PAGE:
Changing Your Relationship to BalanceNov 16, 2022
Over the past several weeks we have been introducing Bold Parents to organizations, community support groups, and individuals who have shared amazing and at times, heartbreaking stories about being working parents. From individuals with older children we have heard that this type of resource would have been a game changer for them when they were transitioning into parenthood.
One of the questions that comes up over and over again is managing life balance effectively. Notice that I didn’t say work/life or work/family. There is so much more to our overall mental and physical health. In fact at Bold Font we believe there are 10:
- Emotional Health
- Career and Mission
- Fun and Excitement
- Family and Friends
- Intimate Relationships
- Physical Health and Body
- Physical Environment
The difficult truth that many of us don’t want to face is this. You can’t have it all at the same time. There are just not enough hours in the day. Perpetuating this story makes us feel like we are failing or that we just need to find all the perfect life hacks. The outcomes of this story are not good for any of us.
When we change our relationship to balance we begin building a healthier relationship with it. We understand that we are able to make choices about how we spend our time and what we are committed to at any given moment.
Instead let’s begin talking about chapters. The chapters of our life make the full story. There are times when we are building, resting, focusing on something really important, accelerating, and floating. All of this is okay. When we change our relationship to balance we begin building a healthier relationship with it. We understand that we are able to make choices about how we spend our time and what we are committed to at any given moment.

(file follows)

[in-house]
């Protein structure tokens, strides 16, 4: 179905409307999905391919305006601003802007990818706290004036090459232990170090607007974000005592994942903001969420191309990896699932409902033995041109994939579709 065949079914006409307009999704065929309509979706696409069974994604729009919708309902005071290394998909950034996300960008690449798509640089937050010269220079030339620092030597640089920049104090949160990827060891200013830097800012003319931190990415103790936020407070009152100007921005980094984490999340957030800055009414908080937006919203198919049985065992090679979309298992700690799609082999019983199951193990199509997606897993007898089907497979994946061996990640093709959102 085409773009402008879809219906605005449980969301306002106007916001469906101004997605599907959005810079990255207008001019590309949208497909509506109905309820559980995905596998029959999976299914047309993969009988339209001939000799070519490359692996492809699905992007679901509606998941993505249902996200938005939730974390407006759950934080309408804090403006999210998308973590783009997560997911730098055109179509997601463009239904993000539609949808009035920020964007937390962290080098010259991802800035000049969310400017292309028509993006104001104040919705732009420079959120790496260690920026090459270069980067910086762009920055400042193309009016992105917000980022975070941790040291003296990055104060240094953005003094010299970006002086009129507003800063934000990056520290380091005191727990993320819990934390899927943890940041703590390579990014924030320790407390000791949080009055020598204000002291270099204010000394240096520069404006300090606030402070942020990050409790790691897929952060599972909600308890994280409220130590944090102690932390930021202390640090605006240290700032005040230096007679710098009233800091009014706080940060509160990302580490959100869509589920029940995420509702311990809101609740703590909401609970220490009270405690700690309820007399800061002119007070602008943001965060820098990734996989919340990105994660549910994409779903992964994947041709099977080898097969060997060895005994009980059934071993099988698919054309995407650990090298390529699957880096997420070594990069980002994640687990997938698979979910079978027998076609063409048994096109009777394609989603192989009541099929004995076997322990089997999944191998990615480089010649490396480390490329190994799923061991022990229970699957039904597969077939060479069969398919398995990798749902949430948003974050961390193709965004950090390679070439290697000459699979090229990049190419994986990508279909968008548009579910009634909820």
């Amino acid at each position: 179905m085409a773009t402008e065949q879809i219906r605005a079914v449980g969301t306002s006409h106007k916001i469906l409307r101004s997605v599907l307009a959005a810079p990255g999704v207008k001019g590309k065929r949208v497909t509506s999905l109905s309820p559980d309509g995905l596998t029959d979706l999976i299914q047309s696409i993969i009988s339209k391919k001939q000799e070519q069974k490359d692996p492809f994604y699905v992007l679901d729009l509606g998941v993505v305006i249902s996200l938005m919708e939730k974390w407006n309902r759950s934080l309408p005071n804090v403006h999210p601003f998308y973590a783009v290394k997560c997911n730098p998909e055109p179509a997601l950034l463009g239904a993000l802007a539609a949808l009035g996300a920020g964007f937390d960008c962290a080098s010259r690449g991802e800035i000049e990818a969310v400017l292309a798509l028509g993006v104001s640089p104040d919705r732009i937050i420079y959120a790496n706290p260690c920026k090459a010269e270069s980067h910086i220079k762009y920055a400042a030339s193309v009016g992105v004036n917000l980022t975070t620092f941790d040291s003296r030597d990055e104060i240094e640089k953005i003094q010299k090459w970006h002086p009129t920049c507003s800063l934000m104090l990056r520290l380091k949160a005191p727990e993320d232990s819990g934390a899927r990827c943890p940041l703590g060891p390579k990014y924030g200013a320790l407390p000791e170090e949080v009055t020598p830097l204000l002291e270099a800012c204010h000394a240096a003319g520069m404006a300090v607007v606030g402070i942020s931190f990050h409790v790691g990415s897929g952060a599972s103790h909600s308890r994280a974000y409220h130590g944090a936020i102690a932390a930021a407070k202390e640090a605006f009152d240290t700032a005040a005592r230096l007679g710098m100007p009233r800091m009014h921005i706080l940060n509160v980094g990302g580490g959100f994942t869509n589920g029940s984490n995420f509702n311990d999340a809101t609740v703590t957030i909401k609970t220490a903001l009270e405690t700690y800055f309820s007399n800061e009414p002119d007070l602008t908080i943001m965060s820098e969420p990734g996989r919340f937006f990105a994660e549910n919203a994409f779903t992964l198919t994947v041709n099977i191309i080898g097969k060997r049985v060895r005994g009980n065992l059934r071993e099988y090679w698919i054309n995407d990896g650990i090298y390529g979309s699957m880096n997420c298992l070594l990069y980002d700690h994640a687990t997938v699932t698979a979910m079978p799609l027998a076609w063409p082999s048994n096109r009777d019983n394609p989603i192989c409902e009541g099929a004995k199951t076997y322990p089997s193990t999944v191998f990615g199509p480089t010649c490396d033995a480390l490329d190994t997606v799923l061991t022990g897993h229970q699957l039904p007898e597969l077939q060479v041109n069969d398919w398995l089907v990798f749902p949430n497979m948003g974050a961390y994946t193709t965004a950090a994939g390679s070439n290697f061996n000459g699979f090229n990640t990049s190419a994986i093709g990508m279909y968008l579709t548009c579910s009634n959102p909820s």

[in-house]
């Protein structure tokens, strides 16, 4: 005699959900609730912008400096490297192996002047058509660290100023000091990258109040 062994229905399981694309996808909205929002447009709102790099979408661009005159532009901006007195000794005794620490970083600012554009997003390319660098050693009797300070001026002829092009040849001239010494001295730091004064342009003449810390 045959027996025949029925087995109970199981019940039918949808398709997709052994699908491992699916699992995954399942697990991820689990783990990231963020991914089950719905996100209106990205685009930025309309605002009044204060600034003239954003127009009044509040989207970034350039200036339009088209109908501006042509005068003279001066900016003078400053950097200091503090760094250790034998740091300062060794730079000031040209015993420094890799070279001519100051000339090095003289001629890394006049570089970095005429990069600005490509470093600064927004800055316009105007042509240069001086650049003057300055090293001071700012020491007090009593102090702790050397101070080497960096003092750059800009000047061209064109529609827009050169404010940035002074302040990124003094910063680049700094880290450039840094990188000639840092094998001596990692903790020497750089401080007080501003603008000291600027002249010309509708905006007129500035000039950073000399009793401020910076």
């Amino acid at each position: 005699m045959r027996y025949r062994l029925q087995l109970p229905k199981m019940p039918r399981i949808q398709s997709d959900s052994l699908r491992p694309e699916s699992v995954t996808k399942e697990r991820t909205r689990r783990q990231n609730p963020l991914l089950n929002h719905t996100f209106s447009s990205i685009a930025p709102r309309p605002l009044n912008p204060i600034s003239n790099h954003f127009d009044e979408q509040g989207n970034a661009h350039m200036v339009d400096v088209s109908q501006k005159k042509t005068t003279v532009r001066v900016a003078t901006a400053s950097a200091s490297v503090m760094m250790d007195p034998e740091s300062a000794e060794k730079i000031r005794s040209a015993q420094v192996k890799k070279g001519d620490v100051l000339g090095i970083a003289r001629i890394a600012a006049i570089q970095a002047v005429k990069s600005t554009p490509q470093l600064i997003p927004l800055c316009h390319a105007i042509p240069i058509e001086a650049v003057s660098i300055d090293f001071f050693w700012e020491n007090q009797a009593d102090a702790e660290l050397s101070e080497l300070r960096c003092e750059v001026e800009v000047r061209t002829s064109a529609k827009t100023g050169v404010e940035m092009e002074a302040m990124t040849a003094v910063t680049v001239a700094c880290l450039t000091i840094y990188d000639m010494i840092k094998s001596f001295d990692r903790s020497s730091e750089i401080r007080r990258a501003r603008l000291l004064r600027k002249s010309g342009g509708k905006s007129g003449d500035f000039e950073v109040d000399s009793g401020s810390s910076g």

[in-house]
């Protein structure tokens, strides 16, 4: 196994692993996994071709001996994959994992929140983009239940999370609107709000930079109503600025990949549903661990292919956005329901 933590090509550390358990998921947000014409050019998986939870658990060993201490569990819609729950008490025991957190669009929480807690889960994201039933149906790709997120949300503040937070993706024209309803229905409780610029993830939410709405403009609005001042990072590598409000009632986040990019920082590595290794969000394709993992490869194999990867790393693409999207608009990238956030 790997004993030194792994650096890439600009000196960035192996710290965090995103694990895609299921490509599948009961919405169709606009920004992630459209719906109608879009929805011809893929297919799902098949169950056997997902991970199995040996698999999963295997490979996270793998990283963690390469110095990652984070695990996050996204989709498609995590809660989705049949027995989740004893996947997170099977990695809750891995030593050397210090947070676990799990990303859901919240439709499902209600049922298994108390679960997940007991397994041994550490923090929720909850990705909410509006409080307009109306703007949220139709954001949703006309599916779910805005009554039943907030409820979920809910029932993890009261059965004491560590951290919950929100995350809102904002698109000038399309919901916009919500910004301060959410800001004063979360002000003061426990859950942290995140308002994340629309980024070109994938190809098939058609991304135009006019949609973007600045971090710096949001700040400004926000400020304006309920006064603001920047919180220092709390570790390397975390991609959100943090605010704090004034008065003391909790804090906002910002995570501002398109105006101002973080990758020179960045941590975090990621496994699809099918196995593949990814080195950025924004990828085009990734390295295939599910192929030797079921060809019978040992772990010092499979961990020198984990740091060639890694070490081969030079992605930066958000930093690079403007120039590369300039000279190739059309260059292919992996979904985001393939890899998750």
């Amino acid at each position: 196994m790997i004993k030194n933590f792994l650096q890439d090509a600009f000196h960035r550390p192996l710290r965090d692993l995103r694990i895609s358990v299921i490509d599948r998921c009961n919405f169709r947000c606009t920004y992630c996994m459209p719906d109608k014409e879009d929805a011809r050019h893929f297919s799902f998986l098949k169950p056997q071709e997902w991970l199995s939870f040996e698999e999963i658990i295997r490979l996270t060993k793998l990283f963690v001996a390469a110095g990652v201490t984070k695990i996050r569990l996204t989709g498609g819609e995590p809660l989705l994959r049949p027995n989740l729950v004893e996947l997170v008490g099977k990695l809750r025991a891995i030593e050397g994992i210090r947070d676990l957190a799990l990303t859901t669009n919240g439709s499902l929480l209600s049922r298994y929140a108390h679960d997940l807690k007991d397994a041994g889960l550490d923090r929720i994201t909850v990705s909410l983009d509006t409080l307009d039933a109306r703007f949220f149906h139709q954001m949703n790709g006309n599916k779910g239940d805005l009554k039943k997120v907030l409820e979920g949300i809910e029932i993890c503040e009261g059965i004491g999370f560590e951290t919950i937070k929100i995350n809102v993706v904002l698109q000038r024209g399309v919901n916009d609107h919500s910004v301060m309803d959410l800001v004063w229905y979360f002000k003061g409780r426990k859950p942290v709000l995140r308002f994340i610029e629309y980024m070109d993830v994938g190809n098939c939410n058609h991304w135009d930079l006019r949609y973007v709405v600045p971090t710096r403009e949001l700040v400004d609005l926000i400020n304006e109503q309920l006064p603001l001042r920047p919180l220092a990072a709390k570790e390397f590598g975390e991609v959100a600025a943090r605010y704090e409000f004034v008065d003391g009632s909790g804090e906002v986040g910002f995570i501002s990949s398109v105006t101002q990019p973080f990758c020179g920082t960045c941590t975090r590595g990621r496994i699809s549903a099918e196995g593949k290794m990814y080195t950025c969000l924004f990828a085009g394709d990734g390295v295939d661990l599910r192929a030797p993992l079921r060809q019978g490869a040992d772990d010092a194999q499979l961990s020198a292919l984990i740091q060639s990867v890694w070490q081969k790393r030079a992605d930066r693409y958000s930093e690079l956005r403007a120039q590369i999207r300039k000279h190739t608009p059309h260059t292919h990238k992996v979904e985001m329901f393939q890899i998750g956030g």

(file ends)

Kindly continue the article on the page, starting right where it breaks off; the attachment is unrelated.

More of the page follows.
For me it was letting go of my attachment to what a “good mom” looked like. Somewhere along the way, unconsciously, I picked up the belief that a good mom makes a home cooked meal every night. My attachment to this story led to stress. I was building a new company, running two boys to soccer practices across town and my partner was a busy executive as well. I finally had to get realistic. I needed a new standard.
I asked myself what was important about dinner? The answer was that it was our time to connect as a family for 45-60 minutes. Did it really matter what we ate as long as it was healthy? My answer? No. No it did not. I was able to let go of the story that was causing my stress and focus on the value of our time together. Something that was non-negotiable to me. It became clear that I needed to make a choice about how to spend my time and that meant that sometimes we ate at home and many times we picked up dinner, but we ate together and connected for a few precious minutes a night. In recognizing my limitations, I felt peace.